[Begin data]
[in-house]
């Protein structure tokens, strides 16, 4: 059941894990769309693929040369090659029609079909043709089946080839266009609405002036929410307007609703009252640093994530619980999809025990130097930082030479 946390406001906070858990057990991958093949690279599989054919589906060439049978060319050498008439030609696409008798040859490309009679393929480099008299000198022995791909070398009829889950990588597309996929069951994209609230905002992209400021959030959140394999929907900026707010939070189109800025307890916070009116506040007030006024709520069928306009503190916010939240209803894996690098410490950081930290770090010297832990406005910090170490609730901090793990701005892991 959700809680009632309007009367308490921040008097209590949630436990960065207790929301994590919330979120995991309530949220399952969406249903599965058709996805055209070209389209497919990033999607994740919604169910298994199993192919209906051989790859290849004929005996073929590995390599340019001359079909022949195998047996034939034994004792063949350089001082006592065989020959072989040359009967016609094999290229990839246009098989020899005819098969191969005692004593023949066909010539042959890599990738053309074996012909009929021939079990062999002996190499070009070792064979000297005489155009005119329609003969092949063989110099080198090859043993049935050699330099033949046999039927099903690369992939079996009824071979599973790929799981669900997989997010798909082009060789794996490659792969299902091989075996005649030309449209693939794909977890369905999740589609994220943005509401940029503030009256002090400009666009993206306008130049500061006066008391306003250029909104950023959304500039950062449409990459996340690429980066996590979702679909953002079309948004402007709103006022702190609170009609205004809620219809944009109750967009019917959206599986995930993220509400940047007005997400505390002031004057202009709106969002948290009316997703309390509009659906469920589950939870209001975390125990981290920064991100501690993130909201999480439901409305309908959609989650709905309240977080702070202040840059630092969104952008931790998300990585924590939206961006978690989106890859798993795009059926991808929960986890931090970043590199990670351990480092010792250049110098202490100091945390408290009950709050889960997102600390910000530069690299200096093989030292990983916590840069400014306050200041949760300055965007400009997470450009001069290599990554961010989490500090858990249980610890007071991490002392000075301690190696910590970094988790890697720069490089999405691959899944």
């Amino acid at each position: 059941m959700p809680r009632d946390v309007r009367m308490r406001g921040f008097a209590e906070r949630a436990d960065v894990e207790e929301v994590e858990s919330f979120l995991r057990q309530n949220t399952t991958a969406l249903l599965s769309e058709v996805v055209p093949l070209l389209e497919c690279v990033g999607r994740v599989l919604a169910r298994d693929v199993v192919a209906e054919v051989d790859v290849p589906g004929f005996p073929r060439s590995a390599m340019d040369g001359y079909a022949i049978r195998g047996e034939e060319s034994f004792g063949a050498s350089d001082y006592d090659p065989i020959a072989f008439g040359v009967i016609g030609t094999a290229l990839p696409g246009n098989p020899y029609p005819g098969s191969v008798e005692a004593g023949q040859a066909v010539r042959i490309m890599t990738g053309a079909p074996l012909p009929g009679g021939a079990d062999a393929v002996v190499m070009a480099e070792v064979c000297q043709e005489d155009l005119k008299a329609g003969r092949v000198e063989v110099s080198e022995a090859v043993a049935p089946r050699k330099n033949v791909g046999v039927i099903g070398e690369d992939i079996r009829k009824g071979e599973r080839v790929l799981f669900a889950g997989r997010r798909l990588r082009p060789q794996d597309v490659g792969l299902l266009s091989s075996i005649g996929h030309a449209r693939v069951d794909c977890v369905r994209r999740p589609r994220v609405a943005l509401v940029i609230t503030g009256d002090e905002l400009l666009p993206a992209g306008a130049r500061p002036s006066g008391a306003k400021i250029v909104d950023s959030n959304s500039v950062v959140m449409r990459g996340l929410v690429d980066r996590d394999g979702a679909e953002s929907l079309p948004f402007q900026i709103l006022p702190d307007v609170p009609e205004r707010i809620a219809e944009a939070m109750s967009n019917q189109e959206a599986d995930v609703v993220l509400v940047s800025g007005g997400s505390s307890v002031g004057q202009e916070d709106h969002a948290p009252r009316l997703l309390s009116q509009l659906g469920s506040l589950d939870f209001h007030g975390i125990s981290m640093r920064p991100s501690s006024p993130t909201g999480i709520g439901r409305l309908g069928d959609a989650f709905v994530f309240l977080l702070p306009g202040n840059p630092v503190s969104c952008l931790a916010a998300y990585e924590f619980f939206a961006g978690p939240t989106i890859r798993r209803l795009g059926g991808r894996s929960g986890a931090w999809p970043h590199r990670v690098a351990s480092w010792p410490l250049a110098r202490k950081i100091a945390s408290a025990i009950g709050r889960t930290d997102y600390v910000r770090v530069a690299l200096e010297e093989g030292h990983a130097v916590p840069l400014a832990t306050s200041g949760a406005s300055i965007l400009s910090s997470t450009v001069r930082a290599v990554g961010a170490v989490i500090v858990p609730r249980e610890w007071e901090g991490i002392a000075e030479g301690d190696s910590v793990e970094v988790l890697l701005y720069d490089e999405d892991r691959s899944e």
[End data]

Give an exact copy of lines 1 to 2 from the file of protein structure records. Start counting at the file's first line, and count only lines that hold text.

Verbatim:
[in-house]
């Protein structure tokens, strides 16, 4: 059941894990769309693929040369090659029609079909043709089946080839266009609405002036929410307007609703009252640093994530619980999809025990130097930082030479 946390406001906070858990057990991958093949690279599989054919589906060439049978060319050498008439030609696409008798040859490309009679393929480099008299000198022995791909070398009829889950990588597309996929069951994209609230905002992209400021959030959140394999929907900026707010939070189109800025307890916070009116506040007030006024709520069928306009503190916010939240209803894996690098410490950081930290770090010297832990406005910090170490609730901090793990701005892991 959700809680009632309007009367308490921040008097209590949630436990960065207790929301994590919330979120995991309530949220399952969406249903599965058709996805055209070209389209497919990033999607994740919604169910298994199993192919209906051989790859290849004929005996073929590995390599340019001359079909022949195998047996034939034994004792063949350089001082006592065989020959072989040359009967016609094999290229990839246009098989020899005819098969191969005692004593023949066909010539042959890599990738053309074996012909009929021939079990062999002996190499070009070792064979000297005489155009005119329609003969092949063989110099080198090859043993049935050699330099033949046999039927099903690369992939079996009824071979599973790929799981669900997989997010798909082009060789794996490659792969299902091989075996005649030309449209693939794909977890369905999740589609994220943005509401940029503030009256002090400009666009993206306008130049500061006066008391306003250029909104950023959304500039950062449409990459996340690429980066996590979702679909953002079309948004402007709103006022702190609170009609205004809620219809944009109750967009019917959206599986995930993220509400940047007005997400505390002031004057202009709106969002948290009316997703309390509009659906469920589950939870209001975390125990981290920064991100501690993130909201999480439901409305309908959609989650709905309240977080702070202040840059630092969104952008931790998300990585924590939206961006978690989106890859798993795009059926991808929960986890931090970043590199990670351990480092010792250049110098202490100091945390408290009950709050889960997102600390910000530069690299200096093989030292990983916590840069400014306050200041949760300055965007400009997470450009001069290599990554961010989490500090858990249980610890007071991490002392000075301690190696910590970094988790890697720069490089999405691959899944």